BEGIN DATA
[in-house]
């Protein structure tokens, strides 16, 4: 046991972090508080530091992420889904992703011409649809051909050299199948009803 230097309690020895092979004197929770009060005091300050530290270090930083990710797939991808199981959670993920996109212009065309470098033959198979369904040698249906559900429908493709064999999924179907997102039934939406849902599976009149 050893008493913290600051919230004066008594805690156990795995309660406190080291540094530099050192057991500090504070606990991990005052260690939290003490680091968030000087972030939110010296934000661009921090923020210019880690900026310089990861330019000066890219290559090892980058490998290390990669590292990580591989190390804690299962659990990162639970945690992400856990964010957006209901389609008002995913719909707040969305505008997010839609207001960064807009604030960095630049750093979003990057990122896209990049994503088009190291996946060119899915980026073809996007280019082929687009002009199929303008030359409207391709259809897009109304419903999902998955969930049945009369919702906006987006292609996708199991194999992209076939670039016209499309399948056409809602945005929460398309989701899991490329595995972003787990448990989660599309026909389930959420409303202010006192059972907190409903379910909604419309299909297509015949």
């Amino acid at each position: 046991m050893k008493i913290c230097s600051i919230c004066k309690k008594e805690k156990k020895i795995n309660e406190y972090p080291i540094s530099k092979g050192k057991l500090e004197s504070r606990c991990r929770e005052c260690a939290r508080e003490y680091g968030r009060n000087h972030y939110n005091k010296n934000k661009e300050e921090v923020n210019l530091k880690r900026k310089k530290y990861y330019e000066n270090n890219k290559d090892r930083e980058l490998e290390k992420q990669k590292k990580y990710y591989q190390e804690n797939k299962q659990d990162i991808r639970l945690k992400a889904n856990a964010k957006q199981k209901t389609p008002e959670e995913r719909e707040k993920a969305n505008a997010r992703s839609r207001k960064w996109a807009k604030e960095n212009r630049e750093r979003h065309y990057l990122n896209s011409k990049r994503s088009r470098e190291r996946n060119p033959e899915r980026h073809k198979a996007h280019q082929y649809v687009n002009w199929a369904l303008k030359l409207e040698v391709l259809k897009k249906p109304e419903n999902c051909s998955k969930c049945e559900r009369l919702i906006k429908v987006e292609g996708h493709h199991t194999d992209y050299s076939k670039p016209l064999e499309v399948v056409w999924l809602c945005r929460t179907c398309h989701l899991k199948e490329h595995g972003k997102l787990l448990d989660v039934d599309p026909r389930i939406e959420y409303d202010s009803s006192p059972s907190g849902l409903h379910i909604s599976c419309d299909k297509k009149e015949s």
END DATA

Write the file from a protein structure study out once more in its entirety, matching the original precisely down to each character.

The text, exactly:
[in-house]
């Protein structure tokens, strides 16, 4: 046991972090508080530091992420889904992703011409649809051909050299199948009803 230097309690020895092979004197929770009060005091300050530290270090930083990710797939991808199981959670993920996109212009065309470098033959198979369904040698249906559900429908493709064999999924179907997102039934939406849902599976009149 050893008493913290600051919230004066008594805690156990795995309660406190080291540094530099050192057991500090504070606990991990005052260690939290003490680091968030000087972030939110010296934000661009921090923020210019880690900026310089990861330019000066890219290559090892980058490998290390990669590292990580591989190390804690299962659990990162639970945690992400856990964010957006209901389609008002995913719909707040969305505008997010839609207001960064807009604030960095630049750093979003990057990122896209990049994503088009190291996946060119899915980026073809996007280019082929687009002009199929303008030359409207391709259809897009109304419903999902998955969930049945009369919702906006987006292609996708199991194999992209076939670039016209499309399948056409809602945005929460398309989701899991490329595995972003787990448990989660599309026909389930959420409303202010006192059972907190409903379910909604419309299909297509015949």
């Amino acid at each position: 046991m050893k008493i913290c230097s600051i919230c004066k309690k008594e805690k156990k020895i795995n309660e406190y972090p080291i540094s530099k092979g050192k057991l500090e004197s504070r606990c991990r929770e005052c260690a939290r508080e003490y680091g968030r009060n000087h972030y939110n005091k010296n934000k661009e300050e921090v923020n210019l530091k880690r900026k310089k530290y990861y330019e000066n270090n890219k290559d090892r930083e980058l490998e290390k992420q990669k590292k990580y990710y591989q190390e804690n797939k299962q659990d990162i991808r639970l945690k992400a889904n856990a964010k957006q199981k209901t389609p008002e959670e995913r719909e707040k993920a969305n505008a997010r992703s839609r207001k960064w996109a807009k604030e960095n212009r630049e750093r979003h065309y990057l990122n896209s011409k990049r994503s088009r470098e190291r996946n060119p033959e899915r980026h073809k198979a996007h280019q082929y649809v687009n002009w199929a369904l303008k030359l409207e040698v391709l259809k897009k249906p109304e419903n999902c051909s998955k969930c049945e559900r009369l919702i906006k429908v987006e292609g996708h493709h199991t194999d992209y050299s076939k670039p016209l064999e499309v399948v056409w999924l809602c945005r929460t179907c398309h989701l899991k199948e490329h595995g972003k997102l787990l448990d989660v039934d599309p026909r389930i939406e959420y409303d202010s009803s006192p059972s907190g849902l409903h379910i909604s599976c419309d299909k297509k009149e015949s």